II. He reflects, with comfort, upon his own peaceable and pious behaviour under all the injuries and indignities that were done him. It is then only that our enemies do us a real mischief when they provoke us to sin (Neh. 6:13), when they prevail to put us out of the possession of our own souls, and drive us from God and our duty. If by divine grace we are enabled to prevent this mischief, we quench their fiery darts, and are saved from harm. If still we hold fast our integrity and our peace, who can hurt us? This David did here. 1. He kept his temper, and was not ruffled nor discomposed by any of the slights that were put upon him or the mischievous things that were said or done against him (Ps. 38:13, 14): “I, as a deaf man, heard not; I took no notice of the affronts put upon me, did not resent them, nor was put into disorder by them, much less did I meditate revenge, or study to return the injury.” Note, The less notice we take of the unkindness and injuries that are done us the more we consult the quiet of our own minds. Being deaf, he was dumb, as a man in whose mouth there are no reproofs; he was as silent as if he had nothing to say for himself, for fear of putting himself into a heat and incensing his enemies yet more against him; he would not only not recriminate upon them, but not so much as vindicate himself, lest his necessary defence should be construed his offence. Though they sought after his life, and his silence might be taken for a confession of his guilt, yet he was as a dumb man that opens not his mouth. Note, When our enemies are most clamorous it is generally our prudence to be silent, or to say little, lest we make bad worse. David could not hope by his mildness to win upon his enemies, nor by his soft answers to turn away their wrath; for they were men of such base spirits that they rendered him evil for good; and yet he conducted himself thus meekly towards them, that he might prevent his own sin and might have the comfort of it in the reflection. Herein David was a type of Christ, who was as a sheep dumb before the shearer, and, when he was reviled, reviled not again; and both are examples to us not to render railing for railing. 2. He kept close to his God by faith and prayer, and so both supported himself under these injuries and silenced his own resentments of them. (1.) He trusted in God (Ps. 38:15): “I was as a man that opens not his mouth, for in thee, O Lord! do I hope. I depend upon thee to plead my cause and clear my innocency, and, some way or other, to put my enemies to silence and shame.” His lovers and friends, that should have owned him, and stood by him, and appeared as witnesses for him, withdrew from him, Ps. 38:10. But God is a friend that will never fail us if we hope in him. “I was as a man that heareth not, for thou wilt hear. Why need I hear, and God hear too?” He careth for you (1 Pet. 5:7), and why need you care and God care too? “Thou wilt answer” (so some) “and therefore I will say nothing.” Note, It is a good reason why we should bear reproach and calumny with silence and patience, because God is a witness to all the wrong that is done us, and, in due time, will be a witness for us and against those that do us wrong; therefore let us be silent, because, if we be, then we may expect that God will appear for us, for this is an evidence that we trust in him; but, if we undertake to manage for ourselves, we take God’s work out of his hands and forfeit the benefit of his appearing for us. Our Lord Jesus, when he suffered, threatened not, because he committed himself to him that judges righteously (1 Pet. 2:23); and we shall lose nothing, at last, by doing so. Thou shalt answer, Lord, for me. (2.) He called upon God (Ps. 38:16): For I said, Hear me (that is supplied); “I said so” (as Ps. 38:15); “in thee do I hope, for thou wilt hear, lest they should rejoice over me. I comforted myself with that when I was apprehensive that they would overwhelm me.” It is a great support to us, when men are false and unkind, that we have a God to go to whom we may be free with and who will be faithful to us.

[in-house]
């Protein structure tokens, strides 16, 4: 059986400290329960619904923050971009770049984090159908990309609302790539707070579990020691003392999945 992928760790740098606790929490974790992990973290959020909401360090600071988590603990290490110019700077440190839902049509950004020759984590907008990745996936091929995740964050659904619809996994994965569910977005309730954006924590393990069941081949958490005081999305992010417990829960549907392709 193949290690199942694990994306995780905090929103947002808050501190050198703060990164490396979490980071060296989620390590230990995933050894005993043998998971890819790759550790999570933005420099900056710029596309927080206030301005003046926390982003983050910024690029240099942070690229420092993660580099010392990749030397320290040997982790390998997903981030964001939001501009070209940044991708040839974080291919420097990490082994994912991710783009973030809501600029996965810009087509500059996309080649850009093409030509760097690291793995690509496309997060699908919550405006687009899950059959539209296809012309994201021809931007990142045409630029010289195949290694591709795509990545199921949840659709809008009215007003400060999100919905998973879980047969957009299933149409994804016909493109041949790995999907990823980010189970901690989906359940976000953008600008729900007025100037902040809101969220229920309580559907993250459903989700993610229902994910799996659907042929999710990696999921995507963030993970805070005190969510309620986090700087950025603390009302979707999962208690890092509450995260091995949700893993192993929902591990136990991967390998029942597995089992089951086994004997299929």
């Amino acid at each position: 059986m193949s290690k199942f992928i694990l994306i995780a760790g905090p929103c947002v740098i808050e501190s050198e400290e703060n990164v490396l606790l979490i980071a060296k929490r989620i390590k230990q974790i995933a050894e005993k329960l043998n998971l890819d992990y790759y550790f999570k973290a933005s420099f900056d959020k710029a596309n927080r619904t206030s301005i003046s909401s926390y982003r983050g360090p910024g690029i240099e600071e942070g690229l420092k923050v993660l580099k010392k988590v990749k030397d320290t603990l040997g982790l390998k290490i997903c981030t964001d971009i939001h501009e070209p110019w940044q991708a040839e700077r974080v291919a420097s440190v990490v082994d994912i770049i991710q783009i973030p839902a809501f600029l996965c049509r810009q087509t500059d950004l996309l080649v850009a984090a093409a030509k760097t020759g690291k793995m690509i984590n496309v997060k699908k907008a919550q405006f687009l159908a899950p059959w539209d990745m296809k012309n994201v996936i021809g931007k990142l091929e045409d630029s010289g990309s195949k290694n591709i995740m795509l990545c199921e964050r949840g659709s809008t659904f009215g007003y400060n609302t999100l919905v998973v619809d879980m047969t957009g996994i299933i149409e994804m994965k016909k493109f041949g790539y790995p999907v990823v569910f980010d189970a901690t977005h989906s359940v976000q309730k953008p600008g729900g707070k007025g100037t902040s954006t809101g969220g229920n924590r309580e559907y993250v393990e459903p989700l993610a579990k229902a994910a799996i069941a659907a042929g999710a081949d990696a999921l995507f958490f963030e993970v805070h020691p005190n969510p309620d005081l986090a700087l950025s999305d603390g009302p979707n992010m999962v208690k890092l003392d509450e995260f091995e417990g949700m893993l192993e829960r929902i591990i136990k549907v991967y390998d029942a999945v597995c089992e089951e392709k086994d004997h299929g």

III. He here bewails his own follies and infirmities. 1. He was very sensible of the present workings of corruption in him, and that he was now ready to repine at the providence of God and to be put into a passion by the injuries men did him: I am ready to halt, Ps. 38:17. This will best be explained by a reflection like this which the psalmist made upon himself in a similar case (Ps. 73:2): My feet were almost gone, when I saw the prosperity of the wicked. So here: I was ready to halt, ready to say, I have cleansed my hands in vain. His sorrow was continual: All the day long have I been plagued. (Ps. 73:13, 14), and it was continually before him; he could not forbear poring upon it, and that made him almost ready to halt between religion and irreligion. The fear of this drove him to his God: “In thee do I hope, not only that thou wilt plead my cause, but that thou wilt prevent my falling into sin.” Good men, by setting their sorrow continually before them, have been ready to halt, who, by setting God always before them, have kept their standing. 2. He remembered against himself his former transgressions, acknowledging that by them he had brought these troubles upon himself and forfeited the divine protection. Though before men he could justify himself, before God he will judge and condemn himself (Ps. 38:18): “I will declare my iniquity, and not cover it; I will be sorry for my sin, and not make a light matter of it;” and this helped to make him silent under the rebukes of Providence and the reproaches of men. Note, If we be truly penitent for sin, that will make us patient under affliction, and particularly under unjust censures. Two things are required in repentance:—(1.) Confession of sin: “I will declare my iniquity; I will not only in general own myself a sinner, but I will make a particular acknowledgment of what I have done amiss.” We must declare our sins before God freely and fully, and with their aggravating circumstances, that we may give glory to God and take shame to ourselves. (2.) Contrition for sin: I will be sorry for it. Sin will have sorrow; every true penitent grieves for the dishonour he has done to God and the wrong he has done to himself. “I will be in care or fear about my sin” (so some), “in fear lest it ruin me and in care to get it pardoned.”
IV. He concludes with very earnest prayers to God for his gracious presence with him and seasonable powerful succour in his distress (Ps. 38:21, 22): “Forsake me not, O Lord! though my friends forsake me, and though I deserve to be forsaken by thee. Be not far from me, as my unbelieving heart is ready to fear thou art.” Nothing goes nearer to the heart of a good man in affliction than to be unde 79b r the apprehension of God’s deserting him in wrath; nor does any thing therefore come more feelingly from his heart than this prayer: “Lord, be not thou far from me; make haste for my help; for I am ready to perish, and in danger of being lost if relief do not come quickly.” God gives us leave, not only to call upon him when we are in trouble, but to hasten him. He pleads, “Thou art my God, whom I serve, and on whom I depend to bear me out; and my salvation, who alone art able to save me, who hast engaged thyself by promise to save me, and from whom alone I expect salvation.” Isa. any afflicted? let him thus pray, let him thus plead, let him thus hope, in singing this psalm.